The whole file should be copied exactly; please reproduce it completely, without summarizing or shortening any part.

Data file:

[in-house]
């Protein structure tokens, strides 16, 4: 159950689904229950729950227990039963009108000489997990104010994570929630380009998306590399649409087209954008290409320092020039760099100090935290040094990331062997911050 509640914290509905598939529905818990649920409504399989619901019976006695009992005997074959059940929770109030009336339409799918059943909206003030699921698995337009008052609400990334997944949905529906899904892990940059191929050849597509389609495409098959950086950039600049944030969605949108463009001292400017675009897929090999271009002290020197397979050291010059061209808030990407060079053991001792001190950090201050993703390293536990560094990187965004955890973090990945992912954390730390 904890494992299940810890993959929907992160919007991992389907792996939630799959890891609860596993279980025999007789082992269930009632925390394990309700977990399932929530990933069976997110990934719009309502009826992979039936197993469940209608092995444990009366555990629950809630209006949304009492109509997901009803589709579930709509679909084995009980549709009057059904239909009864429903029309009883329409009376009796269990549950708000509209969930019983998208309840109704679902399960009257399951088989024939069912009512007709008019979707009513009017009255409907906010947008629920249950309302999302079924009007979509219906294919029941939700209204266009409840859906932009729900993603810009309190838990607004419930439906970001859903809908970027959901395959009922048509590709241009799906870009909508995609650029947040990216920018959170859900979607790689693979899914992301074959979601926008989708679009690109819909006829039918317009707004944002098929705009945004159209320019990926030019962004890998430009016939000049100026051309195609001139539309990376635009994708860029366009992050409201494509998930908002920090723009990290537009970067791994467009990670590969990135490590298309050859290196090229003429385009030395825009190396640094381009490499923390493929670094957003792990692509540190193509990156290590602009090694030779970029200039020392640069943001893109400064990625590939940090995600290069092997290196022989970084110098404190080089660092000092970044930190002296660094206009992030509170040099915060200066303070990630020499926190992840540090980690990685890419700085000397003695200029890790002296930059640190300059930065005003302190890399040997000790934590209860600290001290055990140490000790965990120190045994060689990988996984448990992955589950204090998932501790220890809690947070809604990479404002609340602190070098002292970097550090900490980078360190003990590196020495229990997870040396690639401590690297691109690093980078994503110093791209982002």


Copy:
[in-house]
């Protein structure tokens, strides 16, 4: 159950689904229950729950227990039963009108000489997990104010994570929630380009998306590399649409087209954008290409320092020039760099100090935290040094990331062997911050 509640914290509905598939529905818990649920409504399989619901019976006695009992005997074959059940929770109030009336339409799918059943909206003030699921698995337009008052609400990334997944949905529906899904892990940059191929050849597509389609495409098959950086950039600049944030969605949108463009001292400017675009897929090999271009002290020197397979050291010059061209808030990407060079053991001792001190950090201050993703390293536990560094990187965004955890973090990945992912954390730390 904890494992299940810890993959929907992160919007991992389907792996939630799959890891609860596993279980025999007789082992269930009632925390394990309700977990399932929530990933069976997110990934719009309502009826992979039936197993469940209608092995444990009366555990629950809630209006949304009492109509997901009803589709579930709509679909084995009980549709009057059904239909009864429903029309009883329409009376009796269990549950708000509209969930019983998208309840109704679902399960009257399951088989024939069912009512007709008019979707009513009017009255409907906010947008629920249950309302999302079924009007979509219906294919029941939700209204266009409840859906932009729900993603810009309190838990607004419930439906970001859903809908970027959901395959009922048509590709241009799906870009909508995609650029947040990216920018959170859900979607790689693979899914992301074959979601926008989708679009690109819909006829039918317009707004944002098929705009945004159209320019990926030019962004890998430009016939000049100026051309195609001139539309990376635009994708860029366009992050409201494509998930908002920090723009990290537009970067791994467009990670590969990135490590298309050859290196090229003429385009030395825009190396640094381009490499923390493929670094957003792990692509540190193509990156290590602009090694030779970029200039020392640069943001893109400064990625590939940090995600290069092997290196022989970084110098404190080089660092000092970044930190002296660094206009992030509170040099915060200066303070990630020499926190992840540090980690990685890419700085000397003695200029890790002296930059640190300059930065005003302190890399040997000790934590209860600290001290055990140490000790965990120190045994060689990988996984448990992955589950204090998932501790220890809690947070809604990479404002609340602190070098002292970097550090900490980078360190003990590196020495229990997870040396690639401590690297691109690093980078994503110093791209982002």